Amid fears of a looming global recession, shares of media companies saw a mixed day of trading Friday as major market indexes marked their the longest string of weekly losses in decades.
The S&P 500 index closed flat thanks to a late-session rally, but it was down for the week and is off 18.7% year to date, on the edge of the unofficial 20% threshold indicating a bear market. The Nasdaq Composite, weighted toward the tech sector, dipped 0.3% Friday and has declined 28% since the beginning of 2022. For both indexes, it’s their longest streak of weekly losses since the 2001 dot-com bust.
The Dow Jones Industrial Average also was essentially flat Friday, down 2.8% for the week. That marked its eighth straight weekly loss, the longest since 1932, according to market analysts.
After rallying late in the day, some media stocks ended in positive territory. Those included Warner Bros. Discovery (+1.4%), Paramount Global (+1.3%) and Fox Corp. (+0.4%). Decliners included Disney (-0.7%), Comcast (-0.02%), AMC Networks (-3%) and Lionsgate (-3.6%).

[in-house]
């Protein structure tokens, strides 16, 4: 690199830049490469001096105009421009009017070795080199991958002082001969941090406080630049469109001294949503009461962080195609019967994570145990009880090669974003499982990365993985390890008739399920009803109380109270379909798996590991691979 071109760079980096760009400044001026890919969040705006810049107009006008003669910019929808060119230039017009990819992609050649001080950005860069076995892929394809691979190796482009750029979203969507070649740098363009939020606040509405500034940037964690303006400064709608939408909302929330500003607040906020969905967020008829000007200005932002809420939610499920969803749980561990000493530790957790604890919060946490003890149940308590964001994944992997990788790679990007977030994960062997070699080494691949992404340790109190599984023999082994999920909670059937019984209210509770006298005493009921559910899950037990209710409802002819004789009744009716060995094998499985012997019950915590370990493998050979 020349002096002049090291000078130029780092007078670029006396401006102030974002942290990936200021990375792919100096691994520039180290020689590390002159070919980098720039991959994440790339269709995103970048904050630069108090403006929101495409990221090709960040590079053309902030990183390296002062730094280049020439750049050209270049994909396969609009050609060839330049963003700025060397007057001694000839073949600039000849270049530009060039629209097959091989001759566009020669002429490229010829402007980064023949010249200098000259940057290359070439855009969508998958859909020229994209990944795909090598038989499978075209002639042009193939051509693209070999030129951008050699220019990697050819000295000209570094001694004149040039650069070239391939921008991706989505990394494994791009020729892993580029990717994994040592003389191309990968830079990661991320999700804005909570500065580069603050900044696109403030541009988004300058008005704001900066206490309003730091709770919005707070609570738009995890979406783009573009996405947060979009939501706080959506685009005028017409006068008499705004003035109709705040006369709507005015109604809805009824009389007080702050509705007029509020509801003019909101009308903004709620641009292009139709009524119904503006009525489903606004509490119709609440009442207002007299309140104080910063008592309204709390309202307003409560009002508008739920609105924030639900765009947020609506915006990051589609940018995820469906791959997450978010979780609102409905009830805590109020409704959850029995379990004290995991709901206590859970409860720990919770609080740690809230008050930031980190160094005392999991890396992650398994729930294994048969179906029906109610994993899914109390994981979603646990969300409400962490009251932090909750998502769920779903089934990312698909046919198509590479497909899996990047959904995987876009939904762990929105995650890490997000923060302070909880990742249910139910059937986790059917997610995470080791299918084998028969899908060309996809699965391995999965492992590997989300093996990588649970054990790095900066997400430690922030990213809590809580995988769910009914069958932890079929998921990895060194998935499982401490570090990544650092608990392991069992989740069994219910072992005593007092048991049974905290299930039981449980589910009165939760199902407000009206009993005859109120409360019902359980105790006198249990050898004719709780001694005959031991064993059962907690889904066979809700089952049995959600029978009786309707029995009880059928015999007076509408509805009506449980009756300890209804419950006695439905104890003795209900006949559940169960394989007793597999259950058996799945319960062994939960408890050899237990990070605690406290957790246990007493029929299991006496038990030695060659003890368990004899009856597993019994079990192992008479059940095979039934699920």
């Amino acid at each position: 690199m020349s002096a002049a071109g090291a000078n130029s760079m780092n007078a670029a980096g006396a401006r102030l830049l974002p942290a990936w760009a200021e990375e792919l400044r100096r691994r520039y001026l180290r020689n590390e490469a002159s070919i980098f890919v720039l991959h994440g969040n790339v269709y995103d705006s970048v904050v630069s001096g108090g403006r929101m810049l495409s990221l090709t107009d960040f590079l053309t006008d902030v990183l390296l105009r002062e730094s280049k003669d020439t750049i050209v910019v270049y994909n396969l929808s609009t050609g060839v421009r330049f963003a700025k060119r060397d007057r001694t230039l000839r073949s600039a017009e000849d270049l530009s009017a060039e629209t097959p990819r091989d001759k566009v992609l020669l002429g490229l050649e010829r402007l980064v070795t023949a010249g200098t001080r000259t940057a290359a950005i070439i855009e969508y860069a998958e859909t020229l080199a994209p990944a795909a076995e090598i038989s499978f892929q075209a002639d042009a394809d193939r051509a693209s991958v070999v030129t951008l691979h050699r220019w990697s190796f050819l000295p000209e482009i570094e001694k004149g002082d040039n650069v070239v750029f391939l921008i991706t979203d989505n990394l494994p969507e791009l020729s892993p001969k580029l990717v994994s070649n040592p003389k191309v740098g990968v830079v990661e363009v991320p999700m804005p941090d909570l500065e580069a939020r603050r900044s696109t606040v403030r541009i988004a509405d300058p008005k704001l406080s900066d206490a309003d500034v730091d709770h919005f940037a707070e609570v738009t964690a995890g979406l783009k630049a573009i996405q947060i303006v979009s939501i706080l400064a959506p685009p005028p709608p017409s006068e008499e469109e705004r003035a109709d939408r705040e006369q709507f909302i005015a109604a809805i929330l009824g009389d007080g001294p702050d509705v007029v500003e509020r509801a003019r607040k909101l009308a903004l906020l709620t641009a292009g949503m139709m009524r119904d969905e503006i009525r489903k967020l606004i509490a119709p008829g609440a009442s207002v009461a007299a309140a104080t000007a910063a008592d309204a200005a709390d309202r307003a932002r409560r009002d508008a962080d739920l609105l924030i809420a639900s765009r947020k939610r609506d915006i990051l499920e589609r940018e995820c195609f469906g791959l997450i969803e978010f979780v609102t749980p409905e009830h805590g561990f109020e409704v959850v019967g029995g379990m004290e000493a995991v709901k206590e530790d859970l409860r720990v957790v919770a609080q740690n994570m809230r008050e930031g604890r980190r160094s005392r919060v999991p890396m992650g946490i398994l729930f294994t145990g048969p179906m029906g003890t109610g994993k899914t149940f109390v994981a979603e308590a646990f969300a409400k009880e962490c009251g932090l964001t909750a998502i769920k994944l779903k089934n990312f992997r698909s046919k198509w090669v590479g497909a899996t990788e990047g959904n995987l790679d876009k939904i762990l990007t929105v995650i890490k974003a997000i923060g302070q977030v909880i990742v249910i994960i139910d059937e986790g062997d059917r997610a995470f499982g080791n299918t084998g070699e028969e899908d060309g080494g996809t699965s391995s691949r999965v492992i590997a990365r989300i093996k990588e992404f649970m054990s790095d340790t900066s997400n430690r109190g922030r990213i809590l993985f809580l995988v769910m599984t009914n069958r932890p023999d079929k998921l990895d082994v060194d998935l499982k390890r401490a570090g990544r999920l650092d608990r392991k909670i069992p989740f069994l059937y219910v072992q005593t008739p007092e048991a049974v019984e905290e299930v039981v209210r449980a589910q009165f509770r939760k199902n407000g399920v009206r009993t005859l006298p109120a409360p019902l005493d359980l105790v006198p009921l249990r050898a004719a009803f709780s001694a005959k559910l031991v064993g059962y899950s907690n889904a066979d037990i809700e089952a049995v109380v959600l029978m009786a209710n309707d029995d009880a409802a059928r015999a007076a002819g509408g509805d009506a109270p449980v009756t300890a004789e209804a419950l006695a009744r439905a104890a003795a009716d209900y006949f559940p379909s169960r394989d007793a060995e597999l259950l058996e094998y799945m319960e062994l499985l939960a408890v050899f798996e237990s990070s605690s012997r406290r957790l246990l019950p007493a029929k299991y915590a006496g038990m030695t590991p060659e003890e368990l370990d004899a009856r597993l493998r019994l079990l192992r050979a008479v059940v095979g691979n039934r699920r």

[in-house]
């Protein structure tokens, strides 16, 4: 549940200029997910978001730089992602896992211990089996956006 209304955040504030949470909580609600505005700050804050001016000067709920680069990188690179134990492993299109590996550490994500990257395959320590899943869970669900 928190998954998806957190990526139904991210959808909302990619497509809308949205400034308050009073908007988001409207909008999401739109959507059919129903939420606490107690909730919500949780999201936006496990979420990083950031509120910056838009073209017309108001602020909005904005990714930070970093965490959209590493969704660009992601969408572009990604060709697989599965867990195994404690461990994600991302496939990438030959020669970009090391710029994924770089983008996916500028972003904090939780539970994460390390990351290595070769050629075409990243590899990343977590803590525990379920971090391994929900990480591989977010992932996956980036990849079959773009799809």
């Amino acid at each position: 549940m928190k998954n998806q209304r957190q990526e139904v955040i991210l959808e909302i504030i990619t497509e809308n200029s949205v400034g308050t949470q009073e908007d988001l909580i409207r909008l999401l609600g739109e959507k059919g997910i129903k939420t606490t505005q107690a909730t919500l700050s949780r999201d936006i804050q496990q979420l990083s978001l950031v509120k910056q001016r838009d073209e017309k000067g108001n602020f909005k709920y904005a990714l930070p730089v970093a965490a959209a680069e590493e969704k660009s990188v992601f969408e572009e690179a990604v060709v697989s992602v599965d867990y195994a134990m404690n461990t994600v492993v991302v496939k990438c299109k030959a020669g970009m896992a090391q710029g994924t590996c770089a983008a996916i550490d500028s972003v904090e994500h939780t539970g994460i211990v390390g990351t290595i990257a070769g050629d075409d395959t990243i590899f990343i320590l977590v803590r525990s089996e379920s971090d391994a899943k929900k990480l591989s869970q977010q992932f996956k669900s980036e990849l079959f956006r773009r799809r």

Netflix closed up 1.6% Friday, but that is coming after a massive sell-off in the streamer’s shares over the last four months. The streamer missed subscriber targets for Q4 of 2021 and the first quarter of 2022, pushing the stock down 69% so far this year.
The sustained high rate of inflation in the U.S. and other countries is driving Wall Street’s concerns of a slowdown in spending. The Federal Reserve earlier this month hiked interest rates, in a bid to contain inflation, and is expected to do so again; that also has contributed to the downward pressure on stocks, particularly among highly leveraged companies.
AT&T is one of the only widely held stocks that is up year to date. The company spun off WarnerMedia and sold it to Discovery in a deal that closed last month, which ended the telco’s run in media and entertainment to focus on its core telecommunications biz. Shares of AT&T nosed up 0.9% Friday and are up 6.3% YTD.